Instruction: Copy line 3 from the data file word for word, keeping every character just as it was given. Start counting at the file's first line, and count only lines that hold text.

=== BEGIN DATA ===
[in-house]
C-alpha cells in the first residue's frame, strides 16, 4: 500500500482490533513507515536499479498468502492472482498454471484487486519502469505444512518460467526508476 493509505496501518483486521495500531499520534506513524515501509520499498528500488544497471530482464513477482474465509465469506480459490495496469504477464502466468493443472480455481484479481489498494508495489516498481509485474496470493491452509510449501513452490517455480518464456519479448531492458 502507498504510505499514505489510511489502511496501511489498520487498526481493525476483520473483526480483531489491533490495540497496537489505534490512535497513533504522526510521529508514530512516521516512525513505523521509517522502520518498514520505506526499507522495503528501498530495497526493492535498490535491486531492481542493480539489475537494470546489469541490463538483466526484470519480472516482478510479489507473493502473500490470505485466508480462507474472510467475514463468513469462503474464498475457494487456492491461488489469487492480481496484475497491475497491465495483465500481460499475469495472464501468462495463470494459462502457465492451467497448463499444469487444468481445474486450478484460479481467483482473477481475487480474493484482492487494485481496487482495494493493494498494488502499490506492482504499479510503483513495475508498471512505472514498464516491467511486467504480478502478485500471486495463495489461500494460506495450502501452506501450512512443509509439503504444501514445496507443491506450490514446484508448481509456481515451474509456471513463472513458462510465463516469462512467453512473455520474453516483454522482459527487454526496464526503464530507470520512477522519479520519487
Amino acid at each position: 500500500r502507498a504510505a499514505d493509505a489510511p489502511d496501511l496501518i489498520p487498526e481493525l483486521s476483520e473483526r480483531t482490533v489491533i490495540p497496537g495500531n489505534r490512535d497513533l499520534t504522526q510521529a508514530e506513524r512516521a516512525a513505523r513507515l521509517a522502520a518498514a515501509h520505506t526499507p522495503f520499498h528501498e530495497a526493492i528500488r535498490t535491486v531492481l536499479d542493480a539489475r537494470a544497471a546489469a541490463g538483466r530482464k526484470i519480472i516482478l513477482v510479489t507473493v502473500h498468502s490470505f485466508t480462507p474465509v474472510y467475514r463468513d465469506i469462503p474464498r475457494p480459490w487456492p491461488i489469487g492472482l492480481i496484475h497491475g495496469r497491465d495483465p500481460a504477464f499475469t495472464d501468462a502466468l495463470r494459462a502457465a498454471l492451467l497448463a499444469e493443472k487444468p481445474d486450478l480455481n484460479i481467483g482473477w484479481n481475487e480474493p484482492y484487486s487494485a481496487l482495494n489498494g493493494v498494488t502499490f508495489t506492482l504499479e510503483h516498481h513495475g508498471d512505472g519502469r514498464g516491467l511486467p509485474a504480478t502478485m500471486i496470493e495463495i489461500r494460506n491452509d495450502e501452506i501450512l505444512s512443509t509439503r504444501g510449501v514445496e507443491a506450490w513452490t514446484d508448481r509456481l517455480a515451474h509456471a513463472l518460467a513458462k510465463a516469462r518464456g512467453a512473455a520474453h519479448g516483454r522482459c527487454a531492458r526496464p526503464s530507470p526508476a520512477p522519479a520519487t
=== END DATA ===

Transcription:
Amino acid at each position: 500500500r502507498a504510505a499514505d493509505a489510511p489502511d496501511l496501518i489498520p487498526e481493525l483486521s476483520e473483526r480483531t482490533v489491533i490495540p497496537g495500531n489505534r490512535d497513533l499520534t504522526q510521529a508514530e506513524r512516521a516512525a513505523r513507515l521509517a522502520a518498514a515501509h520505506t526499507p522495503f520499498h528501498e530495497a526493492i528500488r535498490t535491486v531492481l536499479d542493480a539489475r537494470a544497471a546489469a541490463g538483466r530482464k526484470i519480472i516482478l513477482v510479489t507473493v502473500h498468502s490470505f485466508t480462507p474465509v474472510y467475514r463468513d465469506i469462503p474464498r475457494p480459490w487456492p491461488i489469487g492472482l492480481i496484475h497491475g495496469r497491465d495483465p500481460a504477464f499475469t495472464d501468462a502466468l495463470r494459462a502457465a498454471l492451467l497448463a499444469e493443472k487444468p481445474d486450478l480455481n484460479i481467483g482473477w484479481n481475487e480474493p484482492y484487486s487494485a481496487l482495494n489498494g493493494v498494488t502499490f508495489t506492482l504499479e510503483h516498481h513495475g508498471d512505472g519502469r514498464g516491467l511486467p509485474a504480478t502478485m500471486i496470493e495463495i489461500r494460506n491452509d495450502e501452506i501450512l505444512s512443509t509439503r504444501g510449501v514445496e507443491a506450490w513452490t514446484d508448481r509456481l517455480a515451474h509456471a513463472l518460467a513458462k510465463a516469462r518464456g512467453a512473455a520474453h519479448g516483454r522482459c527487454a531492458r526496464p526503464s530507470p526508476a520512477p522519479a520519487t